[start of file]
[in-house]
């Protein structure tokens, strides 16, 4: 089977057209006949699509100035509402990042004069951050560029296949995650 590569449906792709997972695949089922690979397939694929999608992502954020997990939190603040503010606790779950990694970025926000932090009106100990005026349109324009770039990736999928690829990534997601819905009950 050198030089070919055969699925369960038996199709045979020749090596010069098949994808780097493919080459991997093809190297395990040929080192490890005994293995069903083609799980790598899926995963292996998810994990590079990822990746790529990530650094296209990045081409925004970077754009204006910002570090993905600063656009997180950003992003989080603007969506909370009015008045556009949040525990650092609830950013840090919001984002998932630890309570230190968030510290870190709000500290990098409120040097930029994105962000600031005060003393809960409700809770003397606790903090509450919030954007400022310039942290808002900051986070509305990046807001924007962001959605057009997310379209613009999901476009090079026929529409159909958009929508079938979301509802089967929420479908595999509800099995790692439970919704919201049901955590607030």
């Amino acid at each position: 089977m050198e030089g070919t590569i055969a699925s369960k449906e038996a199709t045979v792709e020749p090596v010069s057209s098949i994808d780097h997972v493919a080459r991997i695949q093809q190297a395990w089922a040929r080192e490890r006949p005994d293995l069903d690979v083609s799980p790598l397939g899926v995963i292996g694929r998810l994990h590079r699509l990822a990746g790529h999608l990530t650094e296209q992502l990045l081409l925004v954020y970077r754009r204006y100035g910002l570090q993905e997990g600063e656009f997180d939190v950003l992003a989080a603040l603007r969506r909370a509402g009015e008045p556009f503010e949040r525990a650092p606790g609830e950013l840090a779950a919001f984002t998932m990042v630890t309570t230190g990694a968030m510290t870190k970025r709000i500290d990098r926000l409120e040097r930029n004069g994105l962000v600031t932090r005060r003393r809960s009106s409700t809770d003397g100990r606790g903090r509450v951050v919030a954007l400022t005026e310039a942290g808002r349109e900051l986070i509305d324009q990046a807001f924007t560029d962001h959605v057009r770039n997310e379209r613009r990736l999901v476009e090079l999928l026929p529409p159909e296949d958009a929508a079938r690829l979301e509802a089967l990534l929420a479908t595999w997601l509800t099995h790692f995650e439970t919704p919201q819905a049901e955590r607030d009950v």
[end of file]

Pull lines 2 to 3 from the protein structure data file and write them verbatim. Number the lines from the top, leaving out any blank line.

């Protein structure tokens, strides 16, 4: 089977057209006949699509100035509402990042004069951050560029296949995650 590569449906792709997972695949089922690979397939694929999608992502954020997990939190603040503010606790779950990694970025926000932090009106100990005026349109324009770039990736999928690829990534997601819905009950 050198030089070919055969699925369960038996199709045979020749090596010069098949994808780097493919080459991997093809190297395990040929080192490890005994293995069903083609799980790598899926995963292996998810994990590079990822990746790529990530650094296209990045081409925004970077754009204006910002570090993905600063656009997180950003992003989080603007969506909370009015008045556009949040525990650092609830950013840090919001984002998932630890309570230190968030510290870190709000500290990098409120040097930029994105962000600031005060003393809960409700809770003397606790903090509450919030954007400022310039942290808002900051986070509305990046807001924007962001959605057009997310379209613009999901476009090079026929529409159909958009929508079938979301509802089967929420479908595999509800099995790692439970919704919201049901955590607030």
């Amino acid at each position: 089977m050198e030089g070919t590569i055969a699925s369960k449906e038996a199709t045979v792709e020749p090596v010069s057209s098949i994808d780097h997972v493919a080459r991997i695949q093809q190297a395990w089922a040929r080192e490890r006949p005994d293995l069903d690979v083609s799980p790598l397939g899926v995963i292996g694929r998810l994990h590079r699509l990822a990746g790529h999608l990530t650094e296209q992502l990045l081409l925004v954020y970077r754009r204006y100035g910002l570090q993905e997990g600063e656009f997180d939190v950003l992003a989080a603040l603007r969506r909370a509402g009015e008045p556009f503010e949040r525990a650092p606790g609830e950013l840090a779950a919001f984002t998932m990042v630890t309570t230190g990694a968030m510290t870190k970025r709000i500290d990098r926000l409120e040097r930029n004069g994105l962000v600031t932090r005060r003393r809960s009106s409700t809770d003397g100990r606790g903090r509450v951050v919030a954007l400022t005026e310039a942290g808002r349109e900051l986070i509305d324009q990046a807001f924007t560029d962001h959605v057009r770039n997310e379209r613009r990736l999901v476009e090079l999928l026929p529409p159909e296949d958009a929508a079938r690829l979301e509802a089967l990534l929420a479908t595999w997601l509800t099995h790692f995650e439970t919704p919201q819905a049901e955590r607030d009950v």